Cinelli presentation discussed legal hurdles to a transition to private regulations of orbital slot allocation. First, she discussed the United States space policy and regulation. She stated that the policy sought to facilitate commercial development, but also to pursue the object of national security. She noted that the policy is focused on cooperation as opposed to unilateral leadership. Then she turned to discussing export controls and how those effect the space policy and create hurdles to international cooperation. She concluded by noting that national security concerns such as these were a major hurdle to private regulation of orbital slots.
by P.J. Blount with th blog faculty
The next panel addressed State and Local issues of commercial space regulation. It consisted of Leonard David, Space Journalist, Space.com, Space News, AIAA Aerospace America; Milton “Skip” Smith, Sherman & Howard L.L.C.; Rachael Yates, Partner, Holland and Hart LLP; and was moderated by James A. Vedda.
David’s introductory comments focused on the changing face of space commerce activities. He noted the rise of wealthy investors in the area. He said that this changed the atmosphere for commercial space by changing the nature of investments that are being made in space. He also stated that this changed the business by shifting emphasis to media attention and also changing the speed of developments due to competition. He said that regulations should be adopted that would not stifle innovation and development, but that these regulations should still address risk, especially to third parties. He then moved to a discussion of how developments such as Spaceport America positively affects local economies.
Yates’ comments focused on what happens, in light of liability, when a commercial spacecraft crashes. She focused on liability waivers at the state level and who those waivers protect. She stated that state laws that protect a broader group of people will better encourage space commerce. She then gave analysis of the four state liability laws (Virginia, Florida, New Mexico, Texas). She stated that the language that these laws use may leave companies open to litigation by allowing litigants to recover for certain types of damages not covered under the law. She also discussed that the informed consent requirements differ from state to state, as well as the entities bound by the laws. She concluded the analysis, by noting the exception to protection granted to space flight providers. She then addressed the Enomoto v. Space Adventures case. In which a space tourist sued Space Adventures for brach of contract. In the case, Enomoto paid Space Adventures for a trip to the ISS, but was disqualified for health reasons. She stated that the case appeared to have settled. She noted that in this case there was a choice of law provision. This is important when discussing liability laws, and space flight providers should be aware of this when contracting.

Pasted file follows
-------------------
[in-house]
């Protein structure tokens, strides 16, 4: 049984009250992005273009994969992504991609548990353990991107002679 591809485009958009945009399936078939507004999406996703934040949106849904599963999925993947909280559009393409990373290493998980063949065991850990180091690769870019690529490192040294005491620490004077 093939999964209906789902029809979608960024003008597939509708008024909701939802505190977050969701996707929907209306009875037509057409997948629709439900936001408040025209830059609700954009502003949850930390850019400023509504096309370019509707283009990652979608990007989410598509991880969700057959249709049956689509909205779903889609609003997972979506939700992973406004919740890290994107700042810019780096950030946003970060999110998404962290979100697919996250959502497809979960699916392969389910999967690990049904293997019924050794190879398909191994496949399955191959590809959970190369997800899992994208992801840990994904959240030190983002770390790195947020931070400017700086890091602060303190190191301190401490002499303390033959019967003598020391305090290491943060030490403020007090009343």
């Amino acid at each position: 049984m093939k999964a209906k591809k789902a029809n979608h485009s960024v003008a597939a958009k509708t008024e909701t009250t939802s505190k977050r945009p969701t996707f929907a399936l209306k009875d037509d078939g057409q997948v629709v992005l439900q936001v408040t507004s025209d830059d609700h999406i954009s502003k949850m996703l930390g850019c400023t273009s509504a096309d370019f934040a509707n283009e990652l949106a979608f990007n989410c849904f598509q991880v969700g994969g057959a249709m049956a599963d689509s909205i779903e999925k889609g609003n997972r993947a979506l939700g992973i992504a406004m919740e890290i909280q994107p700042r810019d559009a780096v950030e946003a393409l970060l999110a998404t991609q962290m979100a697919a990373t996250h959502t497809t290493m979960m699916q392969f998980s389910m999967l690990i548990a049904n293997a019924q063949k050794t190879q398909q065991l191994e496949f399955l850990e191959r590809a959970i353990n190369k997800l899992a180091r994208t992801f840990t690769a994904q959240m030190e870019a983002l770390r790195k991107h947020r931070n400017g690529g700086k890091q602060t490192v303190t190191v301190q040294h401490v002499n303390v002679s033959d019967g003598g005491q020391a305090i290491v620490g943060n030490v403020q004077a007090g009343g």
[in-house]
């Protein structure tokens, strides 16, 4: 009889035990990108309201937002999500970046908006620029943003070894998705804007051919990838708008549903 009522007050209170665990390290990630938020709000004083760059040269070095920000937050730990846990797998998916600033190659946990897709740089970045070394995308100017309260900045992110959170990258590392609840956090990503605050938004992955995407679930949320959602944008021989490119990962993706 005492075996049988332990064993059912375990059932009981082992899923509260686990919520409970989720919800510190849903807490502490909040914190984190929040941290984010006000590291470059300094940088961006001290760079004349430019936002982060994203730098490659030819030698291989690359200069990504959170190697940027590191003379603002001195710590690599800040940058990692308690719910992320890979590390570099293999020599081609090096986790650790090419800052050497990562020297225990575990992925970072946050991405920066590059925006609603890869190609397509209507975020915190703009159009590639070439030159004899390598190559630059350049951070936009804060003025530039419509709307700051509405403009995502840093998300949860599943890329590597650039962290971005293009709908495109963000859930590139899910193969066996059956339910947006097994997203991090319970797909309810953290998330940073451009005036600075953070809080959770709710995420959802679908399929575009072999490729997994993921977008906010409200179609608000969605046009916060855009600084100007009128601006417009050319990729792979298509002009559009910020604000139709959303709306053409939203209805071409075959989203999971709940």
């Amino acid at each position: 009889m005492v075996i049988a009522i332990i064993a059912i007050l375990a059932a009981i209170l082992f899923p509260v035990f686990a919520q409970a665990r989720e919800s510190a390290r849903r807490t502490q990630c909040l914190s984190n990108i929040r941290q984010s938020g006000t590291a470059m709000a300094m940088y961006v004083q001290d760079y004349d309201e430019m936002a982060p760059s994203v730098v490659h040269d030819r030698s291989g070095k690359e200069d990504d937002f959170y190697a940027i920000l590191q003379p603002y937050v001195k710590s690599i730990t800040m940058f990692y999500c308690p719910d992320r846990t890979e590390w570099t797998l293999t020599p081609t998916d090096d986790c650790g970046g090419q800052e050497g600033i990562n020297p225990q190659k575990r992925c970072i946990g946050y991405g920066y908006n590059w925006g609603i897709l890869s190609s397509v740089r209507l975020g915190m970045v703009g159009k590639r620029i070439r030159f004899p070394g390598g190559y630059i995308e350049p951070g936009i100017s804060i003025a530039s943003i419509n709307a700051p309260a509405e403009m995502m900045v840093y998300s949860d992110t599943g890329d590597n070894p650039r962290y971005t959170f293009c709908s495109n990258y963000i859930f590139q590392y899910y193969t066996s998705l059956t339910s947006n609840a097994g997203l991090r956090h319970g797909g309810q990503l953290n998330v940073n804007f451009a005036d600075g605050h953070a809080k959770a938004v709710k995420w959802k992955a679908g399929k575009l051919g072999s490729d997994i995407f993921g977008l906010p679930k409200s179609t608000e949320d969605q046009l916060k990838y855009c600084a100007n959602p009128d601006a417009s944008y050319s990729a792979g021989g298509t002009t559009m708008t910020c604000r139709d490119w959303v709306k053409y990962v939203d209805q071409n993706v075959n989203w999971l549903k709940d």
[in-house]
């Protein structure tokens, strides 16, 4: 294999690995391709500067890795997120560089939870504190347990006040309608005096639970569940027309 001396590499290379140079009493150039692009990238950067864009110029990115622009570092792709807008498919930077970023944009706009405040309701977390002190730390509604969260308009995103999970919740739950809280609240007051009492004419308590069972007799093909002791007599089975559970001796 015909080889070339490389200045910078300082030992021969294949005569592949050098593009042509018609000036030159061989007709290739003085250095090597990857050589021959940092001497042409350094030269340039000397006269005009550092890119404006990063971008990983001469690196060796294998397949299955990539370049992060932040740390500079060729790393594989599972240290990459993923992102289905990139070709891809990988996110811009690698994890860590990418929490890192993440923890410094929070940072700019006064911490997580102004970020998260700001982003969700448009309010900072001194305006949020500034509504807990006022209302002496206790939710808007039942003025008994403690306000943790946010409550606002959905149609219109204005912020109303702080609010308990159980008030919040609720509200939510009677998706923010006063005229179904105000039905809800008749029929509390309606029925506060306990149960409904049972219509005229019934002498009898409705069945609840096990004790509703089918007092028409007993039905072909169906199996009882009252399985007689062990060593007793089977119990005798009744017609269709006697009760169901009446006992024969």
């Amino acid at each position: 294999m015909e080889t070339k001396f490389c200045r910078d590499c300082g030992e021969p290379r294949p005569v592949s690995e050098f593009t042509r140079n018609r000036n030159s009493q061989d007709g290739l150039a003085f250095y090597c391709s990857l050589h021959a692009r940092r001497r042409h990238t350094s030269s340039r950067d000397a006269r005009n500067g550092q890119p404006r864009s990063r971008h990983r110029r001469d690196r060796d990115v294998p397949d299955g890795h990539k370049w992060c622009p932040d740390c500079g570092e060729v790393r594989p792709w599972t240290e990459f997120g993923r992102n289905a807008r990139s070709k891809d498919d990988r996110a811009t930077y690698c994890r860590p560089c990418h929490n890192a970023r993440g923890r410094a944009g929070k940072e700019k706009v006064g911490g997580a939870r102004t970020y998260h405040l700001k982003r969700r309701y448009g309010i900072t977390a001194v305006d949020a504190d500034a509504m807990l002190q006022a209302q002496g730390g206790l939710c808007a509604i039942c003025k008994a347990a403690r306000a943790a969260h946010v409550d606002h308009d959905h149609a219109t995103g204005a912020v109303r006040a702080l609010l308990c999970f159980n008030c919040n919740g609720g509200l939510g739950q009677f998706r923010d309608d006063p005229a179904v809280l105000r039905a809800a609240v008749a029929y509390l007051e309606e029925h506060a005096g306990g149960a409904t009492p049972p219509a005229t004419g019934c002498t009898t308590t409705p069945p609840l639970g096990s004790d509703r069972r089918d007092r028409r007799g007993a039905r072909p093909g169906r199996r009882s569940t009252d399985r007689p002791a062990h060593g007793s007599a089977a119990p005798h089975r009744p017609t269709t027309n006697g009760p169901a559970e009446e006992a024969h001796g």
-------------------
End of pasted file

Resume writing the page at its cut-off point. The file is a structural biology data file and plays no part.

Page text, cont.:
Smith started by stating that state regulations were driven by different motivations than federal regulations. Specifically he stated that state laws are concerned with economic considerations. These laws are developed to enhance state economies by giving companies incentives to operate within the borders of that state. He noted that states do this in a variety of ways in addition to the liability waivers. He noted tax laws and government grants as major tools used by states to encourage space companies to do business within their borders. He stated that states were competing with each other for these companies. He comments then moved to the FAA Centers of Excellence and how the program leads to the development of expertise with a state. He also commented on space act agreements, technology transfer opportunities, small business innovation opportunities, and technology facility development as ways to develop the industry.
The Future of Commercial Space Law and Regulation: USC Title 51 – The Codification of the US National and Commercial Space LawJune 7, 2011 at 7:42 am | Posted in Blogcast, Space Law | Leave a comment
by P.J. Blount with th blog faculty